This is the tenth part of a lengthy article by Joseph M. Carver, Ph.D., called Emotional Memory Management: Positive Control Over Your Memory. The link to the next segment is included at the close of this segment.
Techniques for File Control
- Practice paying attention to how your file system works. If you find yourself in a bad mood, or even happy mood, use the approach, “What file is out?” You will then find the file, what feeling is contained in the file, and will then be able to have some control over the file.
- If a bad file starts to come out, do something physical before the two-minute emotional release surfaces. If someone mentions a name or you have an event that brings up a bad file, for example, immediately pinch your ear, touch your watch, or do something physical that lets you know a file is out. You may then change files mentally or even verbally. When talking with others, we can verbally change files by stating, “That’s kind of a sensitive topic for me, I’d rather not discuss that.” The physical action helps remind us that we have control over these files.
- Take a bad file and put a funny name on it – the funnier the better. If we have people we dislike or even hate, a funny name is helpful in controlling the emotional content of that file. Common names that might be used are “Bozo,” “Beanie Weenie,” “Air Head,” etc. It is also effective to combine both the funny name and physical action.
For example, if we call a gossip-oriented relative “Sinus Drip”, we can combine the pulling of the file with the name and the physical action of blowing our nose. Again, as the brain will only allow one feeling at a time, the humor and physical action usually is enough to kill the file.>/li>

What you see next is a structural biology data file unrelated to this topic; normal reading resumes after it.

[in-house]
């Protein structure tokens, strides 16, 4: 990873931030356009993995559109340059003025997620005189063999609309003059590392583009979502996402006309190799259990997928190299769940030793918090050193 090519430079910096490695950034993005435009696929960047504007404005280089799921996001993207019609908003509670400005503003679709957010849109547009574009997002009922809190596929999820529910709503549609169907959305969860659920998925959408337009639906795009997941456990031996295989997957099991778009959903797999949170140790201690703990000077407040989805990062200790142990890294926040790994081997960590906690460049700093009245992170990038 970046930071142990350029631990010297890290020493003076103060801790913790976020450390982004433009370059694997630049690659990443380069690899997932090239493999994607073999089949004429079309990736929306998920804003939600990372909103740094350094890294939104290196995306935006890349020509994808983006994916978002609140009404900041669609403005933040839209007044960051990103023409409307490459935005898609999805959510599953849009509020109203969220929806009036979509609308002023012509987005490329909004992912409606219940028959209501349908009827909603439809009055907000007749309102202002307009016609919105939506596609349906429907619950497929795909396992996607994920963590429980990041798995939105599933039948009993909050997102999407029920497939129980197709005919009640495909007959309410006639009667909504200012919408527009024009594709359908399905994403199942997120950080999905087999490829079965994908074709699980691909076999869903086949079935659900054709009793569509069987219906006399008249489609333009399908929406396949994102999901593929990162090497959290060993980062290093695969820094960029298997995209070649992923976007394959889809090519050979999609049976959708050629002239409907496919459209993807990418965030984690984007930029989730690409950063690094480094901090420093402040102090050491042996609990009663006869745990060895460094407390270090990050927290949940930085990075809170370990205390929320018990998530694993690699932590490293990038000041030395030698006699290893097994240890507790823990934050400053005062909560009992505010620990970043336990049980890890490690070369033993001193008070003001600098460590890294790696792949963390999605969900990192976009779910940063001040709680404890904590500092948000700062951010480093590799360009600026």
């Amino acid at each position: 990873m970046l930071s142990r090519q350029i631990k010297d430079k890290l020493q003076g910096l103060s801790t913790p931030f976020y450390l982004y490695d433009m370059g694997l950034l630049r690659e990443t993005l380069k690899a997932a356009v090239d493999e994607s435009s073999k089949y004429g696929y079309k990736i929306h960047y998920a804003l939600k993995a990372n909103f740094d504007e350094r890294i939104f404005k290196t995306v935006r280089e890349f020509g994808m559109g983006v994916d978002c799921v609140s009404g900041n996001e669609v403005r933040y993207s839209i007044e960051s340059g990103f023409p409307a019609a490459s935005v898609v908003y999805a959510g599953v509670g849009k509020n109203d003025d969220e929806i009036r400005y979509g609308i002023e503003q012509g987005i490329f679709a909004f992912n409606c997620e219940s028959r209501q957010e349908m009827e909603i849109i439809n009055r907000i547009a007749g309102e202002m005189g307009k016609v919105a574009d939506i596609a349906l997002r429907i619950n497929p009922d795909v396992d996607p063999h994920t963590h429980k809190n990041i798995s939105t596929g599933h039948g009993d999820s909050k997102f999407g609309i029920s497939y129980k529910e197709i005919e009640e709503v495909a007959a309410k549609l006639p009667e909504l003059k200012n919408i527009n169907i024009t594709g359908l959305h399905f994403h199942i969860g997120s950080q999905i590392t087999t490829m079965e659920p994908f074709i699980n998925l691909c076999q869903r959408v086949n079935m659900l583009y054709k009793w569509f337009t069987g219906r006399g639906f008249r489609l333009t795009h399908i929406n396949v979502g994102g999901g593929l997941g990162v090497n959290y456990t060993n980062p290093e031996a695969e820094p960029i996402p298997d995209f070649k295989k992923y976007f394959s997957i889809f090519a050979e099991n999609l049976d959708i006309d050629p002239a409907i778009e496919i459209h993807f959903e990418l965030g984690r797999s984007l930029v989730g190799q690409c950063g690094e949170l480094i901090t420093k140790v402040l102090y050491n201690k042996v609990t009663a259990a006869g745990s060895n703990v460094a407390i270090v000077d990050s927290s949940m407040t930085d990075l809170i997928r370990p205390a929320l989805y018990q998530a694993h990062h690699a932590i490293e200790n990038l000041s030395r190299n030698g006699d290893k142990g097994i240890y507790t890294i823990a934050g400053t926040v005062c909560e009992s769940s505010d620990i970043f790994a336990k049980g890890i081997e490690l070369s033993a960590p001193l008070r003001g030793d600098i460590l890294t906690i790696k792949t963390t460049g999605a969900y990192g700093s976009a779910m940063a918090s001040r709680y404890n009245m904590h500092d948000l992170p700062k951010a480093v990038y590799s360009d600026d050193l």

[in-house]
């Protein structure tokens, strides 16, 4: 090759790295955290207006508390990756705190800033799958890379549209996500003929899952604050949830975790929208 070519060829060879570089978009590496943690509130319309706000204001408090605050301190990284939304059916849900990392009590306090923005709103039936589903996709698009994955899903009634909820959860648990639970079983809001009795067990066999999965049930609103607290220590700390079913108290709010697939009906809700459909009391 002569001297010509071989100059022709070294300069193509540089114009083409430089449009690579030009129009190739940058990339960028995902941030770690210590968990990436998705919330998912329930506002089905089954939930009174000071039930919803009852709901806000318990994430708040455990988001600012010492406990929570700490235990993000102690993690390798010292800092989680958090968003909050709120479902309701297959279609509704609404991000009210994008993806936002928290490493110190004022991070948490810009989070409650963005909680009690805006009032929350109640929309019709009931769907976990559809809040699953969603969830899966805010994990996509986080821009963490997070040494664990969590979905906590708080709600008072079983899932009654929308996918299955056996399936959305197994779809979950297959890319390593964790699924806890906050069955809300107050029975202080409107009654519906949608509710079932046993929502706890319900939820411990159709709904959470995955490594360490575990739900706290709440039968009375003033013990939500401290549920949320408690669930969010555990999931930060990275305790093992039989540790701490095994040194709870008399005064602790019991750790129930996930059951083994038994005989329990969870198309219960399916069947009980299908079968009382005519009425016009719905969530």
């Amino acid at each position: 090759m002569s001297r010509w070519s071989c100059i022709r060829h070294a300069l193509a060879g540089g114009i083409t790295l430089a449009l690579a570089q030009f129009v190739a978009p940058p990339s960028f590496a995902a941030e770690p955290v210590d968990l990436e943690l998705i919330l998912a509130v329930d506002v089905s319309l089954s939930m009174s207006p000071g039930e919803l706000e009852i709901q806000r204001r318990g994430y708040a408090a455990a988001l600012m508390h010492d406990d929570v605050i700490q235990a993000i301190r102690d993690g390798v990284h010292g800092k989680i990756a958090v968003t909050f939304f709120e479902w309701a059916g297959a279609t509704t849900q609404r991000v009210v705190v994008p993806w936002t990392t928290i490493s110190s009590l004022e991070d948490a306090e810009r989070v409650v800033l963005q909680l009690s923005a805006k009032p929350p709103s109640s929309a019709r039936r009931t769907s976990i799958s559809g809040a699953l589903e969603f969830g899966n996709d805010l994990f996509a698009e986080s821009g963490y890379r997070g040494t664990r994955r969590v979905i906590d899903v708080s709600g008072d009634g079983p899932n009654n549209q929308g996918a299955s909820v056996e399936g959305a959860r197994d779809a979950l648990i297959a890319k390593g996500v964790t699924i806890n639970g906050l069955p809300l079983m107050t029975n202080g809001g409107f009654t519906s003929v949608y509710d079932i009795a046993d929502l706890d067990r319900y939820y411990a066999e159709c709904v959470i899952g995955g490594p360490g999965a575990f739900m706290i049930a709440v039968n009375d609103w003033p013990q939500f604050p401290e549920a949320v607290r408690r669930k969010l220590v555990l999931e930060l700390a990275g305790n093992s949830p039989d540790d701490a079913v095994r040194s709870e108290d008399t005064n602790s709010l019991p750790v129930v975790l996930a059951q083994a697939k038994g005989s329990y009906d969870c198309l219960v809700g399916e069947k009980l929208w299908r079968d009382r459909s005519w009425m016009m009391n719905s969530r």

- Many times we go through a series of horrible experiences, often lasting for years. These may include bad marriages, periods of unemployment, traumatic childhoods, and so forth. Place all those files in one mental filing cabinet. Then place a label on the entire cabinet, one that reflects the condition at that time. Some clients have used such labels as, “Wild and rowdy years,” “My misery years,” and so forth. When a file from that period is brought up, instead of focusing on the file and allowing the emotion to surface, the individual thinks to himself, “That file is from my wild and rowdy years, it’s not needed now.” Lumping all files together in one general category decreases the emotional impact and prevents pulling specific files.
- Together with your spouse or significant other, you may train each other to recognize when one file is out. When a file pops out, a simple time-out hand signal, a certain look, or a certain comment may make the other person aware that a file is out at the wrong time. This cuts down many arguments. Using this method, couples tend to stay on-track and discuss their concerns more at length, without being bothered by bad files.
- Looks for “blocks” in communication with others. Often these emotional blocks are actually files being pulled in response to something the other person does. Do they sound like a relative/friend or do they remind you of something or some situation. Make a new file on that person.
- Keep several good and mood-lifting files in close memory. If a bad file is pulled during the day, you then have good files ready to recall – and change your mood. Many people have files about vacation or other happy times to be used if a bad file is pulled. Always follow a bad file with a good file – it keeps your mood up.
- In times of social crisis, create and rehearse a special file to cover uncomfortable questions – a “press release”. During a divorce/separation situation, people frequently ask about your situation. Rather than pull up the “divorce” file, pull up a “divorce public relations” file that states “things are pretty disorganized right now with us. I tell you more as things settle down.” Make the public relations file brief, short and sweet.
- Practice file pulling, especially good files. Look at old pictures of happy times, high school yearbooks, etc. Observe the number of files that are pulled when you do this. It’s amazing how much information your memory contains.
[The next segment continues with Rule: The brain doesn’t know if a file is real or imagined!]